The Musculoskeletal System

CF associated arthralgia (and rarely arthritis) is the commonest form of joint pain in CF and mostly affects the large joints (knee, ankle, wrist, elbow and shoulder). Episodes usually last less than a week but can be quite disabling. Rarely the attacks are associated with high swinging fevers, skin rashes, nodules and purpura [17].

Hypertrophic pulmonary osteoarthropathy (HPOA) has an insidious onset of pain, which is generally mild at the beginning. Clinically, findings range from a minimally swollen joint to tender, warm and swollen joints resembling those seen in rheumatoid arthritis. Symptoms are often worse in cold weather. It should be noted that HPOA also occurs in a variety of other lung diseases [17].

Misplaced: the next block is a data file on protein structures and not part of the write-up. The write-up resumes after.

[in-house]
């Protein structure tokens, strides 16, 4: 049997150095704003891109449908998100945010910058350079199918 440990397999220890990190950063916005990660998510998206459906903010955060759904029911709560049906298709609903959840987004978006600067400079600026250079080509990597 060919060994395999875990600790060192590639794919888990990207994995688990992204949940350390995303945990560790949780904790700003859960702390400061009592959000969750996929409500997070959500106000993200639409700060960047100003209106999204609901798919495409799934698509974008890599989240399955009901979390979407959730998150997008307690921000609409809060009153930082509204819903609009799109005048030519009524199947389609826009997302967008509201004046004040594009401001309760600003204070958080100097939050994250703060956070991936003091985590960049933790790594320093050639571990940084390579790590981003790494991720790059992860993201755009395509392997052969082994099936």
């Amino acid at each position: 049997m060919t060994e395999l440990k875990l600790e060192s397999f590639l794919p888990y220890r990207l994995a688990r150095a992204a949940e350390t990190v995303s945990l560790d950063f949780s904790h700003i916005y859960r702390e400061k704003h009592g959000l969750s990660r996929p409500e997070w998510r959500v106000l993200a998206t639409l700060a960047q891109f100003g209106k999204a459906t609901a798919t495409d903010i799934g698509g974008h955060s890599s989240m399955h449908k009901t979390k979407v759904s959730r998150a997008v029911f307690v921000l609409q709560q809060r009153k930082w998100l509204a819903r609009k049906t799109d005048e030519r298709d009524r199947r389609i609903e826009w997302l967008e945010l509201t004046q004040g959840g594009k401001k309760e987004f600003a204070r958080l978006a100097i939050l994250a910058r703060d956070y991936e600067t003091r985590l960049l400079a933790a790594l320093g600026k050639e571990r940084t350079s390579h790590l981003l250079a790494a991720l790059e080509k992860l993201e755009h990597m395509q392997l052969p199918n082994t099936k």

Both these forms of arthropathy can be associated with acute respiratory exacerbations.

Osteoporosis is twice as common in patients with CF and may present with sudden onset of severe back pain from vertebral collapse. A full neurological examination is necessary to exclude any resulting nerve compression. Patients may also present with ‘cough fractures’ of their ribs. Osteoporotic fractures of other areas are also likely with lesser degrees of trauma, and a high index of suspicion should be maintained when evaluating a seemingly innocuous mechanism of injury.

Patients with CF are also susceptible to joint disease unrelated to their underlying illness, and a careful history and examination is required to differentiate these.

Learning Bite

Have a high index of suspicion for fractures in patients with CF presenting with seemingly innocuous mechanisms of injury.